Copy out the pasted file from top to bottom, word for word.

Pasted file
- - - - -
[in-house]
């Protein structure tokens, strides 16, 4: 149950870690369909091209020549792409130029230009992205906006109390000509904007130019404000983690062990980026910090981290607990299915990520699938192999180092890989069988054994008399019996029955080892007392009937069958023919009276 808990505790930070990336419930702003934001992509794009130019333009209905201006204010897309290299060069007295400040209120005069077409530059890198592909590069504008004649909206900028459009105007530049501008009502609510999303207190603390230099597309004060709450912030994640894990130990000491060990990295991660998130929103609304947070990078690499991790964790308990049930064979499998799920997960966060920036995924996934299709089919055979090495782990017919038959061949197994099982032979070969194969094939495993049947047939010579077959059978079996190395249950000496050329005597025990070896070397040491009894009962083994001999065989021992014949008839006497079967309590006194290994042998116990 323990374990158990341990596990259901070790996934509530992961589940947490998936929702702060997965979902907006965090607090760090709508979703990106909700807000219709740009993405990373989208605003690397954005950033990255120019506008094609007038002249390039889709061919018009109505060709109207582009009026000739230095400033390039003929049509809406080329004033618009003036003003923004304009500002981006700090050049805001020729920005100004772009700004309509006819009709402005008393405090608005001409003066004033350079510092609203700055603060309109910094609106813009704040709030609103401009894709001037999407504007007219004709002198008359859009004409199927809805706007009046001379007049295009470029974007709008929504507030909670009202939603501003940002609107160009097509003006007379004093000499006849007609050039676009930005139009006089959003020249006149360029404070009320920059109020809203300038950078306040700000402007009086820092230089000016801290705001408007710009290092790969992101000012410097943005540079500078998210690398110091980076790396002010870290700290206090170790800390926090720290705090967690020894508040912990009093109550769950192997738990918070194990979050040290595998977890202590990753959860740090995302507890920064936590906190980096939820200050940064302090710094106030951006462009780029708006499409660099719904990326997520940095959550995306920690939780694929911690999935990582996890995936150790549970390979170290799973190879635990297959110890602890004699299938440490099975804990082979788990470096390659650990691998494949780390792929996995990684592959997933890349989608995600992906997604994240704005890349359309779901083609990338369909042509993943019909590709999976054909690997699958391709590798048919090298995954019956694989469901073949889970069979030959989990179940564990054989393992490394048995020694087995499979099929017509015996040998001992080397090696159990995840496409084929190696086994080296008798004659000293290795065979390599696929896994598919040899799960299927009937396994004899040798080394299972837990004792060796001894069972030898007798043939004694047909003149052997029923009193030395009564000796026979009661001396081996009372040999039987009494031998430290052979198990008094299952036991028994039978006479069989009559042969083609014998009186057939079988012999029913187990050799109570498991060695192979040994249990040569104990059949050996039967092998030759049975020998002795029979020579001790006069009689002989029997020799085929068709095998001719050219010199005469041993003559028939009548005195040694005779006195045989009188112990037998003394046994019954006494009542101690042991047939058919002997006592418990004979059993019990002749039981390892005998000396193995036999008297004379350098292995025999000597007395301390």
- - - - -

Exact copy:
[in-house]
């Protein structure tokens, strides 16, 4: 149950870690369909091209020549792409130029230009992205906006109390000509904007130019404000983690062990980026910090981290607990299915990520699938192999180092890989069988054994008399019996029955080892007392009937069958023919009276 808990505790930070990336419930702003934001992509794009130019333009209905201006204010897309290299060069007295400040209120005069077409530059890198592909590069504008004649909206900028459009105007530049501008009502609510999303207190603390230099597309004060709450912030994640894990130990000491060990990295991660998130929103609304947070990078690499991790964790308990049930064979499998799920997960966060920036995924996934299709089919055979090495782990017919038959061949197994099982032979070969194969094939495993049947047939010579077959059978079996190395249950000496050329005597025990070896070397040491009894009962083994001999065989021992014949008839006497079967309590006194290994042998116990 323990374990158990341990596990259901070790996934509530992961589940947490998936929702702060997965979902907006965090607090760090709508979703990106909700807000219709740009993405990373989208605003690397954005950033990255120019506008094609007038002249390039889709061919018009109505060709109207582009009026000739230095400033390039003929049509809406080329004033618009003036003003923004304009500002981006700090050049805001020729920005100004772009700004309509006819009709402005008393405090608005001409003066004033350079510092609203700055603060309109910094609106813009704040709030609103401009894709001037999407504007007219004709002198008359859009004409199927809805706007009046001379007049295009470029974007709008929504507030909670009202939603501003940002609107160009097509003006007379004093000499006849007609050039676009930005139009006089959003020249006149360029404070009320920059109020809203300038950078306040700000402007009086820092230089000016801290705001408007710009290092790969992101000012410097943005540079500078998210690398110091980076790396002010870290700290206090170790800390926090720290705090967690020894508040912990009093109550769950192997738990918070194990979050040290595998977890202590990753959860740090995302507890920064936590906190980096939820200050940064302090710094106030951006462009780029708006499409660099719904990326997520940095959550995306920690939780694929911690999935990582996890995936150790549970390979170290799973190879635990297959110890602890004699299938440490099975804990082979788990470096390659650990691998494949780390792929996995990684592959997933890349989608995600992906997604994240704005890349359309779901083609990338369909042509993943019909590709999976054909690997699958391709590798048919090298995954019956694989469901073949889970069979030959989990179940564990054989393992490394048995020694087995499979099929017509015996040998001992080397090696159990995840496409084929190696086994080296008798004659000293290795065979390599696929896994598919040899799960299927009937396994004899040798080394299972837990004792060796001894069972030898007798043939004694047909003149052997029923009193030395009564000796026979009661001396081996009372040999039987009494031998430290052979198990008094299952036991028994039978006479069989009559042969083609014998009186057939079988012999029913187990050799109570498991060695192979040994249990040569104990059949050996039967092998030759049975020998002795029979020579001790006069009689002989029997020799085929068709095998001719050219010199005469041993003559028939009548005195040694005779006195045989009188112990037998003394046994019954006494009542101690042991047939058919002997006592418990004979059993019990002749039981390892005998000396193995036999008297004379350098292995025999000597007395301390």